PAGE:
-- "interruptProcessGroupOf" is in the new System.Process. Since some
-- programs return funny exit codes i implemented a "terminateProcessGroupOf".
--    (\(_, _, _, ph) -> interruptProcessGroupOf ph >> waitForProcess ph)
    (\(_, _, _, ph) -> terminateProcessGroup ph >> waitForProcess ph)
    fun
{-# NOINLINE safeCreateProcess #-}

safeReadProcess :: String -> [String] -> String -> IO String
safeReadProcess prog args str =
    safeCreateProcess prog args CreatePipe CreatePipe Inherit
      (\(Just inh, Just outh, _, ph) -> do
        hPutStr inh str
        hClose inh
        -- fork a thread to consume output
        output <- hGetContents outh
        outMVar <- newEmptyMVar
        forkIO $ evaluate (length output) >> putMVar outMVar ()
        -- wait on output
        takeMVar outMVar
        hClose outh
        return output
-- The following would be great, if some programs did not return funny
-- exit codes!
--            ex <- waitForProcess ph
--            case ex of
--                ExitSuccess -> return output
--                ExitFailure r ->
--                    fail ("spawned process " ++ prog ++ " exit: " ++ show r)
      )

terminateProcessGroup :: ProcessHandle -> IO ()
terminateProcessGroup ph = do
    let (ProcessHandle pmvar) = ph
    ph_ <- readMVar pmvar
    case ph_ of
        OpenHandle pid -> do  -- pid is a POSIX pid
            signalProcessGroup 15 pid
        otherwise -> return ()

This solves my problem. It kills all child processes of the spawned process and that at the right time.

Kind regards.

share|improve this question
    
Have you tried using Control.Exception.evaluate instead of return $! a? –  ehird Jan 11 '12 at 14:32
    
@ehird: i get the same behaviour using evaluate. –  André Jan 11 '12 at 14:40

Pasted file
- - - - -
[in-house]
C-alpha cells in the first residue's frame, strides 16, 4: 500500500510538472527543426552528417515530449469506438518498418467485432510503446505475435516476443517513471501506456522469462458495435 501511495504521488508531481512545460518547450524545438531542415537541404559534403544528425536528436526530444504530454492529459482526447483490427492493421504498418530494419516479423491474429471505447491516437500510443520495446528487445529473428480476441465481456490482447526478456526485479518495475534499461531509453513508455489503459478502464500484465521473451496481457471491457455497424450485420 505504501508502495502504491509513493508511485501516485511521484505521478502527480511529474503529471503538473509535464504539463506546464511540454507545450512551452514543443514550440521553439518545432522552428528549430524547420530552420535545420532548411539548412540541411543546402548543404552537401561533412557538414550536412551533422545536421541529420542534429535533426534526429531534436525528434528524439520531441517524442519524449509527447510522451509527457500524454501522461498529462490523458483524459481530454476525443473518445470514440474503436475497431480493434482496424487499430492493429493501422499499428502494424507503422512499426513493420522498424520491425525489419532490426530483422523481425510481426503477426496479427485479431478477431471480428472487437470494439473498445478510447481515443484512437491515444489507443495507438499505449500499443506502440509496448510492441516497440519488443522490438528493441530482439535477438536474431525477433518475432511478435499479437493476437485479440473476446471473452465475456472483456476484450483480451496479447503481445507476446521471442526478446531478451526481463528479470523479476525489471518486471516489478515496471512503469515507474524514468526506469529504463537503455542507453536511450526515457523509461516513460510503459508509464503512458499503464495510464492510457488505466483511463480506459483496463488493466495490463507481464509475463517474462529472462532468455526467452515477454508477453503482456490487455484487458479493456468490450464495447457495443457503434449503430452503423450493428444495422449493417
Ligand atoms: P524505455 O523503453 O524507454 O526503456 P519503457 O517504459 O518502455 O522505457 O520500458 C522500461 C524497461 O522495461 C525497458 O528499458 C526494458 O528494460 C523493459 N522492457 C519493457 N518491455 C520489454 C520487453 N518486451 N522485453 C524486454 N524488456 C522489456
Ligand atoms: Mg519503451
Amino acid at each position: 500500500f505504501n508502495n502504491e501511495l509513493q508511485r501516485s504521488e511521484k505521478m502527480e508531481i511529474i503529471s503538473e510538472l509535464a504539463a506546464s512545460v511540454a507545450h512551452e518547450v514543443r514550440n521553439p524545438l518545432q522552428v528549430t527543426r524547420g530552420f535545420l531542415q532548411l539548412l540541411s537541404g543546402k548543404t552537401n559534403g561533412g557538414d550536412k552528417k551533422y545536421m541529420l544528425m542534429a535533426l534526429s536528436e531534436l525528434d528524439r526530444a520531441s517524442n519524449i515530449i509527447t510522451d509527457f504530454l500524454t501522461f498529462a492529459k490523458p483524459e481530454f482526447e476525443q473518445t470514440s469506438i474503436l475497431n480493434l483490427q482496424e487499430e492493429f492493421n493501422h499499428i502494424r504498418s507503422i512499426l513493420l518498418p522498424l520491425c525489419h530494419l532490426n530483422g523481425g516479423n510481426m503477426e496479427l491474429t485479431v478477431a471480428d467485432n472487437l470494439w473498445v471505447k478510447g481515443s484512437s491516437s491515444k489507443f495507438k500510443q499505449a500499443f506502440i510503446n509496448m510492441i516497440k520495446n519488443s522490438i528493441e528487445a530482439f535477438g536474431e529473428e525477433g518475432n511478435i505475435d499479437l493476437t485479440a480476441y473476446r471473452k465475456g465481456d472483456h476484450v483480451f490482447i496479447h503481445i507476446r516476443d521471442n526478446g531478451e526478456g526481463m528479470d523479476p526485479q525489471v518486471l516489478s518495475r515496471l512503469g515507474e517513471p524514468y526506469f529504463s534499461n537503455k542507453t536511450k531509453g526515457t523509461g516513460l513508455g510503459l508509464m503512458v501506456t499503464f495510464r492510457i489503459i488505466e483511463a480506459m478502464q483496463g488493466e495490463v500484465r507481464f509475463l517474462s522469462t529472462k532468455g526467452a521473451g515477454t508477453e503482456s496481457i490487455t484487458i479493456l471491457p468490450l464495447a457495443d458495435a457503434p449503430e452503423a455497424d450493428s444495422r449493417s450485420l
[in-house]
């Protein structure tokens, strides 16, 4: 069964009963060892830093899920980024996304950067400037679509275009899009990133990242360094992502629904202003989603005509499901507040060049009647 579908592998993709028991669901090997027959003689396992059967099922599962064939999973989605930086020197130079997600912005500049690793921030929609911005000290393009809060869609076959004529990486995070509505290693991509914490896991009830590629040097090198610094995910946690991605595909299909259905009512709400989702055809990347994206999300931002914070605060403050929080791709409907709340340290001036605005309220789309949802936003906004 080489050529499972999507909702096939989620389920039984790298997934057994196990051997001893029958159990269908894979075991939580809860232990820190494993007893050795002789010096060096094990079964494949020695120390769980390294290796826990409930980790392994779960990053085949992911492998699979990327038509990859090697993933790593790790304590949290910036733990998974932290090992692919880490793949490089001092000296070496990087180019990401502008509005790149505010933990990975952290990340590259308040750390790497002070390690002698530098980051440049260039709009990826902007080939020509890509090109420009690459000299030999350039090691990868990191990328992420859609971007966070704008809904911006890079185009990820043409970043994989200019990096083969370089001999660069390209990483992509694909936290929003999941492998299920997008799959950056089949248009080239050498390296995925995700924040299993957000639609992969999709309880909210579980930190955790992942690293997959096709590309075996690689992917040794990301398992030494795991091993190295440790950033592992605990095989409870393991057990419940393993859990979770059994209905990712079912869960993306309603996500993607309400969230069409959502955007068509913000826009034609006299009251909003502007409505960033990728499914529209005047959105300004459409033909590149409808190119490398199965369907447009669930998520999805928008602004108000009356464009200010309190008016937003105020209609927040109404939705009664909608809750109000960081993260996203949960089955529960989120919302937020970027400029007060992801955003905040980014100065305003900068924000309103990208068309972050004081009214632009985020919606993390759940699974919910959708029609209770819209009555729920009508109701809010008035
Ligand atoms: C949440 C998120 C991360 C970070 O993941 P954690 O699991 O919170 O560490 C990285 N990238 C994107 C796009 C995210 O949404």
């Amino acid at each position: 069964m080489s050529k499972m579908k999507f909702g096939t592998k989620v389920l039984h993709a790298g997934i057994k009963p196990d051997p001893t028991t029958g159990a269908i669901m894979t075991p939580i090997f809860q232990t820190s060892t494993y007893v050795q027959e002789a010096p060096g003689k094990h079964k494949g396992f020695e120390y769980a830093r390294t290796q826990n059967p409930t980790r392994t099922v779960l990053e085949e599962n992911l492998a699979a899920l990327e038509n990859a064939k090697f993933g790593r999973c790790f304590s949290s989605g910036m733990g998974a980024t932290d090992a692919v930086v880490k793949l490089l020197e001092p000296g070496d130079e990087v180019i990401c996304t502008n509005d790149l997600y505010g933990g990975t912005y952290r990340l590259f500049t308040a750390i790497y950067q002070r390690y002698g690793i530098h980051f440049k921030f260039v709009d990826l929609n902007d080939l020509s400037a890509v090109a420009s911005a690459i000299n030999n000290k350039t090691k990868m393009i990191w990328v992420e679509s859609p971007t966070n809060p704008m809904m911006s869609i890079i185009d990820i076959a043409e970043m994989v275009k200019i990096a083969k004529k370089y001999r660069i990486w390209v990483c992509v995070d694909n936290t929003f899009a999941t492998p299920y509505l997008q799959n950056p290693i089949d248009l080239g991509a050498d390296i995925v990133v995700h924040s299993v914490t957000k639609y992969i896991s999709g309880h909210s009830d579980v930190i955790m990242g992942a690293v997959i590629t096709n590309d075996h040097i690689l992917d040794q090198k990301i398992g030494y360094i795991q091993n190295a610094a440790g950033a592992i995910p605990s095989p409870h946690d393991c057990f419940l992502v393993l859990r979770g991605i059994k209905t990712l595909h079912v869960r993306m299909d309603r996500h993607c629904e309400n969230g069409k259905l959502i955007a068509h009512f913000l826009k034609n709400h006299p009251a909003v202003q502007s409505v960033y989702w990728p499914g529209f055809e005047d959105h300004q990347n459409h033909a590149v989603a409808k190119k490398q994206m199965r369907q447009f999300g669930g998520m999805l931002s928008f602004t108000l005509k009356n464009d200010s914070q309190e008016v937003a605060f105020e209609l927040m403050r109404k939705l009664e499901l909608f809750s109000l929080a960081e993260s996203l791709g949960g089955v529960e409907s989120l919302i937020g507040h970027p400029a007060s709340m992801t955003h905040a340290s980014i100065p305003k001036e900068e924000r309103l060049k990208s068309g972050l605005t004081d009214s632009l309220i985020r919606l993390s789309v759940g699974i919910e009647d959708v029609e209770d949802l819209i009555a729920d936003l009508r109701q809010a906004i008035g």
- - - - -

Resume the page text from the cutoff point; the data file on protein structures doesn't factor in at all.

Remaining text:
1 Answer 1

up vote 7 down vote accepted

Edit: it is possible to get the pid of the spawned process. You can do so with code like the following:

-- highly non-portable, and liable to change between versions
import System.Process.Internals

-- from the finalizer of the bracketed function
-- `ph` is a ProcessHandle as returned by createProcess
  (\(_,_,_,ph) -> do
    let (ProcessHandle pmvar) = ph
    ph_ <- takeMVar pmvar
    case ph_ of
      OpenHandle pid -> do  -- pid is a POSIX pid
        ... -- do stuff
        putMVar pmvar ph_

If you kill the process, instead of putting the open ph_ into the mvar you should create an appropriate ClosedHandle and put that back instead. It's important that this code executes masked (bracket will do this for you).

Now that you have a POSIX id you can use system calls or shell out to kill as necessary. Just be careful that your Haskell executable isn't in the same process group if you go that route.

/end edit

This behavior seems sort of sensible. The documentation for timeout claims that it doesn't work at all for non-Haskell code, and indeed I don't see any way that it could generically. What's happening is that readProcess spawns a new process, but then is timed out while waiting for output from that process. It seems that readProcess doesn't terminate the spawned process when it's aborted abnormally. This could be a bug in readProcess, or it could be by design.